A court has enjoined the federal government from funding embryonic stem cell research under the Obama policy, as it most likely violates the Dickey Amendment. The Dickey Amendment is a budgetary law passed each year that bars federal funding of destructive research on embryos. Bill Clinton sought to get around the law by requiring the actual destruction to be privately paid for, and then funding ESCR thereafter, knowing that the scientists would destroy the embryos in anticipation of funding. So did the Obama policy. But the court, apparently, isn’t buying.
Considering the great progress being made with adult stem cells, you've got to wonder at the persistence of ESC research promoters. Defining human life down seems to be the goal.
The newly-expanded research was made possible by an executive order signed by President Obama in March 2009.
The plaintiffs argue that the new guidelines clearly violate a provision in U.S. law (known as the Dickey-Wicker amendment) that prevents taxpayer monies from funding research in which embryos "are destroyed, discarded, or knowingly subjected to risk of injury or death."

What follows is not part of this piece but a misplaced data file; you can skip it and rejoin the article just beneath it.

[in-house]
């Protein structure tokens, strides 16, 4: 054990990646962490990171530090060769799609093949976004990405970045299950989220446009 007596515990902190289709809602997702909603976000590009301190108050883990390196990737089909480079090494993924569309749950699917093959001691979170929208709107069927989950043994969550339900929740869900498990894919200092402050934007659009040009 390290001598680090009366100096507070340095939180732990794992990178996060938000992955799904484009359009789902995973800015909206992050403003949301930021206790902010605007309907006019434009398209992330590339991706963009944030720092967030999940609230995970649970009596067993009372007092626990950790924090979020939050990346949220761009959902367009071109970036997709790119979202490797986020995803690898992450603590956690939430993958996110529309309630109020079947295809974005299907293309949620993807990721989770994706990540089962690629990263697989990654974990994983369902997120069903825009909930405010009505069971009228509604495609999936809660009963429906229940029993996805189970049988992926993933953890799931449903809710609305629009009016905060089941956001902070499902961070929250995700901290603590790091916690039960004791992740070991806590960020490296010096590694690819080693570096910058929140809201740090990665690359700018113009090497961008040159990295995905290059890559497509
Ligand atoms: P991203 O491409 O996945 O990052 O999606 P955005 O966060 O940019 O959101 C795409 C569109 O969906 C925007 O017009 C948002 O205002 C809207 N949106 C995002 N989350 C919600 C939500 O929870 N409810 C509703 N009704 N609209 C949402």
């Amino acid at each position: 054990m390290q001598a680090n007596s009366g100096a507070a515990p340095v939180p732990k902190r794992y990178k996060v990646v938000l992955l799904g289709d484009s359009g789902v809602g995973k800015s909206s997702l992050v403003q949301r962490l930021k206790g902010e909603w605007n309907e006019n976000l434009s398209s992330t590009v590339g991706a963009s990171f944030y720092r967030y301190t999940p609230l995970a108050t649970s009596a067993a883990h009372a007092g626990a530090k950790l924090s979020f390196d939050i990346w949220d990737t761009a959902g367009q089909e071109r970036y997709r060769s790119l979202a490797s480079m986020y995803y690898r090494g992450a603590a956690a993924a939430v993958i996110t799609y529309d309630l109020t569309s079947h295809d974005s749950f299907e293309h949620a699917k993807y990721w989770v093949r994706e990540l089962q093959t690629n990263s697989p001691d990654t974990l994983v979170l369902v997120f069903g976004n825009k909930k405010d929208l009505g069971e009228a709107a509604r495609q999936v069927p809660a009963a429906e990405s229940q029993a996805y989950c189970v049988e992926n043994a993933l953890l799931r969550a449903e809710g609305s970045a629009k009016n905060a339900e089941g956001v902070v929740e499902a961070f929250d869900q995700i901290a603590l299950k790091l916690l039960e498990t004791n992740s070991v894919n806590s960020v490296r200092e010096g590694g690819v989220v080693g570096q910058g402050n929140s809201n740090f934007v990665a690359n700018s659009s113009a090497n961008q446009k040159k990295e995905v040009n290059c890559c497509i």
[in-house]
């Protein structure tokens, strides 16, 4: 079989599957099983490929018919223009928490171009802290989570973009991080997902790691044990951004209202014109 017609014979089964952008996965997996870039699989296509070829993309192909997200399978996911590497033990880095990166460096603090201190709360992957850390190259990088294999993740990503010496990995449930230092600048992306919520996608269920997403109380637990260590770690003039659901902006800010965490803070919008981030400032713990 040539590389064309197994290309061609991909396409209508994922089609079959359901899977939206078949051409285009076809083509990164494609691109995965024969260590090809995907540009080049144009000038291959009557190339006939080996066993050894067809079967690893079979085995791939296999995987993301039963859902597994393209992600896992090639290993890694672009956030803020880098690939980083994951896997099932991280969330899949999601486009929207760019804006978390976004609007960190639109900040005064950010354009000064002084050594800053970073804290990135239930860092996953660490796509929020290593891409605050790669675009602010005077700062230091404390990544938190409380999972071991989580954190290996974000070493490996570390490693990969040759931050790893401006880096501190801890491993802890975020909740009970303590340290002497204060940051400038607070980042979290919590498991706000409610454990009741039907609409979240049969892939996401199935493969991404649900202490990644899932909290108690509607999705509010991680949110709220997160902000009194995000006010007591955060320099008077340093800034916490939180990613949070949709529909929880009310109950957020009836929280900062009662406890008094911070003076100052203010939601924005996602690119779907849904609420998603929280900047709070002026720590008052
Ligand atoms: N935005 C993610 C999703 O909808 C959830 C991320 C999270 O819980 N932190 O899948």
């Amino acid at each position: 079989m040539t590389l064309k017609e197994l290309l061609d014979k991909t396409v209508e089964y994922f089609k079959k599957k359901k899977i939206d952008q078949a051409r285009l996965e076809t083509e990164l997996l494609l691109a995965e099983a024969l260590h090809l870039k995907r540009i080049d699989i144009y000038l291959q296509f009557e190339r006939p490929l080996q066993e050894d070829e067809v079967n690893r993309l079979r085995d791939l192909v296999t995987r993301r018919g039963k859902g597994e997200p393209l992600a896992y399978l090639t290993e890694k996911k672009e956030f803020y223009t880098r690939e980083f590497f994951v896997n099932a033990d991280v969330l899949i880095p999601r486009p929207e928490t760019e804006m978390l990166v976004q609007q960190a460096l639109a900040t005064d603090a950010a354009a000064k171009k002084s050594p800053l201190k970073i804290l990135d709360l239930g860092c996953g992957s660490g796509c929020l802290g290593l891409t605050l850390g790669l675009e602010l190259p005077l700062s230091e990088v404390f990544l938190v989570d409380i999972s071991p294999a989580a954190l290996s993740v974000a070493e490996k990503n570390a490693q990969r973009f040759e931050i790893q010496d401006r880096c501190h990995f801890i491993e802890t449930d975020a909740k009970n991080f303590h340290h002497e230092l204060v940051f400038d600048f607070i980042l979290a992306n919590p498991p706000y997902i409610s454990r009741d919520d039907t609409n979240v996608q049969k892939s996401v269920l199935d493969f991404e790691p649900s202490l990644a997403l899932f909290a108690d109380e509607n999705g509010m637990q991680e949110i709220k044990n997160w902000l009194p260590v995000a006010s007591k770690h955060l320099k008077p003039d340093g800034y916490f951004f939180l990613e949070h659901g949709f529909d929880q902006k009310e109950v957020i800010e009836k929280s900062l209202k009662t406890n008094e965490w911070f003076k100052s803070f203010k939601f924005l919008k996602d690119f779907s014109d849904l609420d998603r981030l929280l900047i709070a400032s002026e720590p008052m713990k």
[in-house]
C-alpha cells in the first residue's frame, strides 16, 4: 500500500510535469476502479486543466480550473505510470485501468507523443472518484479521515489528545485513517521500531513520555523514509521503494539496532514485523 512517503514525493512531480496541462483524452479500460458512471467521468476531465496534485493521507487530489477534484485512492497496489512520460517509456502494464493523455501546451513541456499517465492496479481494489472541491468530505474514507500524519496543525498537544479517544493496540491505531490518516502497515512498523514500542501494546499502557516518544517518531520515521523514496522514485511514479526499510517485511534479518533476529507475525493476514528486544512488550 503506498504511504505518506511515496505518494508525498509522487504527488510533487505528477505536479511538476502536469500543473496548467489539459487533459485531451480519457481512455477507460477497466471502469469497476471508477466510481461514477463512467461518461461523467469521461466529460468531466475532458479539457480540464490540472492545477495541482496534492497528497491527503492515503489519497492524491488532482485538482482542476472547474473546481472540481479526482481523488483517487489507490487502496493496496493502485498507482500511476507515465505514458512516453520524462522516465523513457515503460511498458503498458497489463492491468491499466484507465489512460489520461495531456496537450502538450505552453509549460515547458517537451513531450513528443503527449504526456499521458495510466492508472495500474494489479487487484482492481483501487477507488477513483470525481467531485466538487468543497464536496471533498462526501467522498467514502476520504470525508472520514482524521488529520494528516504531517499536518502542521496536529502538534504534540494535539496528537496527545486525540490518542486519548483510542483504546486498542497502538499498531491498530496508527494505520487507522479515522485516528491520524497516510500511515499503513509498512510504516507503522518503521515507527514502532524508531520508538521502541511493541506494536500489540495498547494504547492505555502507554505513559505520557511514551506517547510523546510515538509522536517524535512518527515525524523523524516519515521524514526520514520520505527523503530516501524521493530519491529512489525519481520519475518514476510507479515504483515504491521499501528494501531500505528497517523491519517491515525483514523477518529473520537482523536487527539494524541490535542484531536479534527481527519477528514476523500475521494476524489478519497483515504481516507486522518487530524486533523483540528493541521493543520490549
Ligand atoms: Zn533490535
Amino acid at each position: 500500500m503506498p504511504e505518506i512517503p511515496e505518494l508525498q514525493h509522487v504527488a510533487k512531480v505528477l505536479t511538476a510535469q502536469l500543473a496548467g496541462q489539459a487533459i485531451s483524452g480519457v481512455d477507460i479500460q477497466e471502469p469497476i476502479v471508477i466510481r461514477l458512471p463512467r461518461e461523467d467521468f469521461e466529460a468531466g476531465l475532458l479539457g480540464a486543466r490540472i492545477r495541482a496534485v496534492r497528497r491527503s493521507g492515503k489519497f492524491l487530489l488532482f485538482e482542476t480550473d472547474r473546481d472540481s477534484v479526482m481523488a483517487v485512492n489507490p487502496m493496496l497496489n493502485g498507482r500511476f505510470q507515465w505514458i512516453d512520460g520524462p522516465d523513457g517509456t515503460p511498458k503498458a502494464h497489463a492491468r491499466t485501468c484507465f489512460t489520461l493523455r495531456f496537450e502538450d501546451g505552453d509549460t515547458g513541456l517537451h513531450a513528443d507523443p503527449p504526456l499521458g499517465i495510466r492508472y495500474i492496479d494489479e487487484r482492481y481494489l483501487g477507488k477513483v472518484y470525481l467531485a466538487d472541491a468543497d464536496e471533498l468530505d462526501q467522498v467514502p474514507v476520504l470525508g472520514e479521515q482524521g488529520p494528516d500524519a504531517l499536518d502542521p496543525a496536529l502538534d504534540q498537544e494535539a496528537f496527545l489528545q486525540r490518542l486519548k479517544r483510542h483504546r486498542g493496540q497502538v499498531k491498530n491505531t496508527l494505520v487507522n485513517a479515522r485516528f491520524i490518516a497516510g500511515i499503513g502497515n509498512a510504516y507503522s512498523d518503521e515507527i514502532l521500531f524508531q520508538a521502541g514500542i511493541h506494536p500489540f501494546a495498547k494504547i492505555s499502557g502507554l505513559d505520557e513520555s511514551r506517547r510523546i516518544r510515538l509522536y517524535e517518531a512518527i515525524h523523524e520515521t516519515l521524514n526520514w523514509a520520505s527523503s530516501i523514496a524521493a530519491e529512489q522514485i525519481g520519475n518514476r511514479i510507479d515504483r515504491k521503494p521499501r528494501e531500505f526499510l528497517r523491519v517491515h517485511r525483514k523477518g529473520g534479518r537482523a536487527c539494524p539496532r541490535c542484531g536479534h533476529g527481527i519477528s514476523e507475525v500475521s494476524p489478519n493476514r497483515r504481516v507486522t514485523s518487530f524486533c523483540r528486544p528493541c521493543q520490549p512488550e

In the opinion issued Monday, Lamberth ruled that the Dickey-Wicker language was unambiguous, contrary to the arguments of lawyers with the Department of Health and Human Services, and that the NIH guidelines violated the "plain language of the statute."
"ESC [embryonic stem-cell] research is clearly research in which an embryo is destroyed," wrote Lamberth. "To conduct ESC research, ESC must be derived from an embryo. The process of deriving ESCs from an embryo results in the destruction of the embryo. Thus, ESC research necessarily depends upon the destruction of a human embryo.
"Despite defendants' attempt to separate the derivation of ESCs from research on ESCs, the two cannot be separated."
Critics have pointed out that, aside from destroying tiny human lives, ESC research has resulted in virtually no therapeutic benefit and has been outstripped by breakthroughs in adult stem-cell research, which has yielded dozens of cures and benefits for previously untreatable illnesses. [emphasis added]
Back to Wesley Smith:
No doubt, there will be an appeal. But if Obama decides not to yield, this could go to the Supremes. In any event, this ruling could set up a big fight in Congress next year over whether to continue the Dickey limitations. Buckle your seatbelts, it’s going to be a bumpy ride.
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